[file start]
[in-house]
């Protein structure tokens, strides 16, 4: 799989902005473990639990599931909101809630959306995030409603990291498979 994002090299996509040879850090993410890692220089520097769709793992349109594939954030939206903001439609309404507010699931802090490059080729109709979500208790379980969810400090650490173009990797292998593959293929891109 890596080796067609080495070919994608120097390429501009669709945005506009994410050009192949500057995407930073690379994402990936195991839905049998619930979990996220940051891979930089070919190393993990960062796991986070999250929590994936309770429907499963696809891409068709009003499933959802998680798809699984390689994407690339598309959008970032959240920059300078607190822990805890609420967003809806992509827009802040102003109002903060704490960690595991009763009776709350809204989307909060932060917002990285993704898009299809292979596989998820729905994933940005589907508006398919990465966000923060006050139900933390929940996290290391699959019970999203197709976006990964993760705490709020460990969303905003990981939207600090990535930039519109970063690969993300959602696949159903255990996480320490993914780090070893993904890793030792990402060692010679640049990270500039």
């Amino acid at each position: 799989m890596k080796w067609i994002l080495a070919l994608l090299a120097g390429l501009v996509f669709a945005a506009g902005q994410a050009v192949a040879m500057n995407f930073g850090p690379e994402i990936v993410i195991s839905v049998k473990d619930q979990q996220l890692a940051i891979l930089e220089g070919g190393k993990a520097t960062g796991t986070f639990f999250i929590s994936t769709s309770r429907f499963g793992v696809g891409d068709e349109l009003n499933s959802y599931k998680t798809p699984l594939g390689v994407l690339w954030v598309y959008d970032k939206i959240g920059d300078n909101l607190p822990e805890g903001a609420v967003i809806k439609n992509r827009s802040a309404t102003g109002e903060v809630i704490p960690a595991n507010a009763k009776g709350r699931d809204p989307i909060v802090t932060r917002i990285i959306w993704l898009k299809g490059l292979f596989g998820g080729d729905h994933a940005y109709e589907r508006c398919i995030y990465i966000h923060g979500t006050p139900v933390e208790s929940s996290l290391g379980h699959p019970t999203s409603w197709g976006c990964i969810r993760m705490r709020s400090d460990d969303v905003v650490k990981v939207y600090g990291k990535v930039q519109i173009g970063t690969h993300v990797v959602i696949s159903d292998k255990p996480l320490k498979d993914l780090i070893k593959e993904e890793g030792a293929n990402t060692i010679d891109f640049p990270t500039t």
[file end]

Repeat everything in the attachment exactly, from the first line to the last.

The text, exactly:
[in-house]
């Protein structure tokens, strides 16, 4: 799989902005473990639990599931909101809630959306995030409603990291498979 994002090299996509040879850090993410890692220089520097769709793992349109594939954030939206903001439609309404507010699931802090490059080729109709979500208790379980969810400090650490173009990797292998593959293929891109 890596080796067609080495070919994608120097390429501009669709945005506009994410050009192949500057995407930073690379994402990936195991839905049998619930979990996220940051891979930089070919190393993990960062796991986070999250929590994936309770429907499963696809891409068709009003499933959802998680798809699984390689994407690339598309959008970032959240920059300078607190822990805890609420967003809806992509827009802040102003109002903060704490960690595991009763009776709350809204989307909060932060917002990285993704898009299809292979596989998820729905994933940005589907508006398919990465966000923060006050139900933390929940996290290391699959019970999203197709976006990964993760705490709020460990969303905003990981939207600090990535930039519109970063690969993300959602696949159903255990996480320490993914780090070893993904890793030792990402060692010679640049990270500039």
């Amino acid at each position: 799989m890596k080796w067609i994002l080495a070919l994608l090299a120097g390429l501009v996509f669709a945005a506009g902005q994410a050009v192949a040879m500057n995407f930073g850090p690379e994402i990936v993410i195991s839905v049998k473990d619930q979990q996220l890692a940051i891979l930089e220089g070919g190393k993990a520097t960062g796991t986070f639990f999250i929590s994936t769709s309770r429907f499963g793992v696809g891409d068709e349109l009003n499933s959802y599931k998680t798809p699984l594939g390689v994407l690339w954030v598309y959008d970032k939206i959240g920059d300078n909101l607190p822990e805890g903001a609420v967003i809806k439609n992509r827009s802040a309404t102003g109002e903060v809630i704490p960690a595991n507010a009763k009776g709350r699931d809204p989307i909060v802090t932060r917002i990285i959306w993704l898009k299809g490059l292979f596989g998820g080729d729905h994933a940005y109709e589907r508006c398919i995030y990465i966000h923060g979500t006050p139900v933390e208790s929940s996290l290391g379980h699959p019970t999203s409603w197709g976006c990964i969810r993760m705490r709020s400090d460990d969303v905003v650490k990981v939207y600090g990291k990535v930039q519109i173009g970063t690969h993300v990797v959602i696949s159903d292998k255990p996480l320490k498979d993914l780090i070893k593959e993904e890793g030792a293929n990402t060692i010679d891109f640049p990270t500039t």